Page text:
Growing OPEC Production Limits Market Gains
- Petroleum prices hit six-week high on inventory draws.
- OPEC overproduction news hits markets.
- OPEC Joint Ministerial Monitoring Committee meets on Monday to discuss compliance with production cuts.
- Natural gas injections to storage running slightly below normal so far this year.
President of Powerhouse
Inventory draws across the board pushed petroleum prices to a six-week high in last week’s trading. News of OPEC overproduction in July poured cold water on the rally, reversing petroleum markets on Friday. The price action underscores how tenuous the situation is for the bulls. While global demand has improved, it will take a more disciplined OPEC to draw down global inventories. Coincidentally, OPEC’s Joint Ministerial Monitoring Committee, which oversees compliance, met on Monday in St. Petersburg, Russia. While the committee can only make recommendations and not policy, the market will be looking for clues from the sidelines as Saudi Arabia and Russia signal their enthusiasm for the cuts going forward.
U.S. inventories of gasoline continued to decline, falling another 4.4 million barrels. Gasoline stocks are now 10 million barrels below last year’s levels. After a slow start to 2017, U.S. drivers have been making up for lost time. Gasoline demand was a respectable 9.6 million barrels per day. Continued strong demand and falling inventories has reduced days of supply back to the five-year average.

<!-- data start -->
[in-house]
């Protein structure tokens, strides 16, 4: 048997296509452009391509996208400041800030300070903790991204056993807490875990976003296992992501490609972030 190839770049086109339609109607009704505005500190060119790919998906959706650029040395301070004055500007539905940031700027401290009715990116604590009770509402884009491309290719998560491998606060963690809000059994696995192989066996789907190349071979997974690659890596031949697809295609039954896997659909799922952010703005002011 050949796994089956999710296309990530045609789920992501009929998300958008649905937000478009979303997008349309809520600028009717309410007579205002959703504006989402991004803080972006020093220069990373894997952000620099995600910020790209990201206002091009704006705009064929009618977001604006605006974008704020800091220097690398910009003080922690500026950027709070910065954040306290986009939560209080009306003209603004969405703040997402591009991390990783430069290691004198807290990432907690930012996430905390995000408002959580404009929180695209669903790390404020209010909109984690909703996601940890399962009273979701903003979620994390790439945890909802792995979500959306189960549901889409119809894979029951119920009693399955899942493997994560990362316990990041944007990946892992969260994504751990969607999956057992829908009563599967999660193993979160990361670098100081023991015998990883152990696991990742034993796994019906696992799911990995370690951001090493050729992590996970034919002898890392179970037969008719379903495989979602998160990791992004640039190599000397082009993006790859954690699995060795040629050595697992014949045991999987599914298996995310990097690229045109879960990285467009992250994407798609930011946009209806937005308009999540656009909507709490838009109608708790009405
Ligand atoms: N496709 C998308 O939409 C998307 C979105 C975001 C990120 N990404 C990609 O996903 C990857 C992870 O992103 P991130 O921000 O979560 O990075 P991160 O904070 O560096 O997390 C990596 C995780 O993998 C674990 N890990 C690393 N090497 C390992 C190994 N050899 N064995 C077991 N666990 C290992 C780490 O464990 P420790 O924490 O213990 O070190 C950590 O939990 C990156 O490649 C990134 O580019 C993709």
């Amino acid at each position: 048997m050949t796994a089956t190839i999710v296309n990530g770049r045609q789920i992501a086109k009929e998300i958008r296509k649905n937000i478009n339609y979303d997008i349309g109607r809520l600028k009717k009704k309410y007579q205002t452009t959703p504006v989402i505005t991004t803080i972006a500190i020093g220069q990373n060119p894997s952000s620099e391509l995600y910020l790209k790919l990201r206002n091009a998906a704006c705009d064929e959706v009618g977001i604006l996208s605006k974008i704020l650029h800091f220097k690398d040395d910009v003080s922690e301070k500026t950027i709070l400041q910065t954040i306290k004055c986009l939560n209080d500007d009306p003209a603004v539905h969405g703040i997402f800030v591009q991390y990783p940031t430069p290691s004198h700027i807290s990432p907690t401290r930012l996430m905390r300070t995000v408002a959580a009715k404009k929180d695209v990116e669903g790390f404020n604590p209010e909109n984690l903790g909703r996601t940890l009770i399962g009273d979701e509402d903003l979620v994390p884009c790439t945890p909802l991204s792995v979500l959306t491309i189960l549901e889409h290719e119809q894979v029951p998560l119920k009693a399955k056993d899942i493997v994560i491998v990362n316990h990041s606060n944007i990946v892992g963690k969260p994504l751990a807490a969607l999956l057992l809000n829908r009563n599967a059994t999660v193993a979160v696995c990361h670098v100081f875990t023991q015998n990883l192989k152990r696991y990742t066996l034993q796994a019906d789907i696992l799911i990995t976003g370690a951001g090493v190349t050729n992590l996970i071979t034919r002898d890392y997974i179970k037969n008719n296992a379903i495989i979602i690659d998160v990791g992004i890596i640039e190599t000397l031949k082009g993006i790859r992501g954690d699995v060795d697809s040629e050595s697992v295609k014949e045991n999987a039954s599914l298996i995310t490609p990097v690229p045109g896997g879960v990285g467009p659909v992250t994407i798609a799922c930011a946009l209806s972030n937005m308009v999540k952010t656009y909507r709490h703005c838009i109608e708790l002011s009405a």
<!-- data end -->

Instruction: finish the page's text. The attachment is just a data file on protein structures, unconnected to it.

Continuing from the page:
U.S. crude oil inventories fell by 4.4 million barrels for the week ending July 14, 2017. Since the beginning of April, U.S. crude oil inventories have declined by almost 45 million barrels. While it is not uncommon to see declines in inventories during this period when refineries rev up output, this year’s draw has been aided by a decision on exports by Saudi Arabia. Exports of crude from the Kingdom to the U.S. are at a seven-year low, and are expected to fall to levels not seen for several decades.
OPEC is unable to influence the drilling decisions of U.S. producers, so they have set their sights on reducing crude inventories. And what inventory is more transparent than here in the United States? But for this strategy to work, it will take a coordinated effort from all OPEC-non-OPEC countries that signed on to the production cuts in place until March 2018. News that the deal was on shaky ground hit the markets Friday in a report from Petro-Logistics, a company that tracks tanker movements to estimate OPEC supply. “OPEC-14 supply is expected to exceed 33 million barrels per day in July, which represents an increase of 145,000 bpd over June,” Daniel Gerber, Chief Executive of Petro-Logistics, said in an email. “July volumes represent an increase of more than 600,000 barrels per day over the first-half 2017 average.”
This week’s OPEC meeting is billed as routine, though speculation is that there will be discussions to bring currently-exempt Libya and Nigeria into the production cut. The committee may have no bite, but the traders will be paying attention to the bark.
Supply/demand data in the United States for the week ending July 14, 2017, were released by the Energy Information Administration (EIA).
Total commercial stocks of petroleum decreased 10.2 million barrels during the week ending July 14, 2017.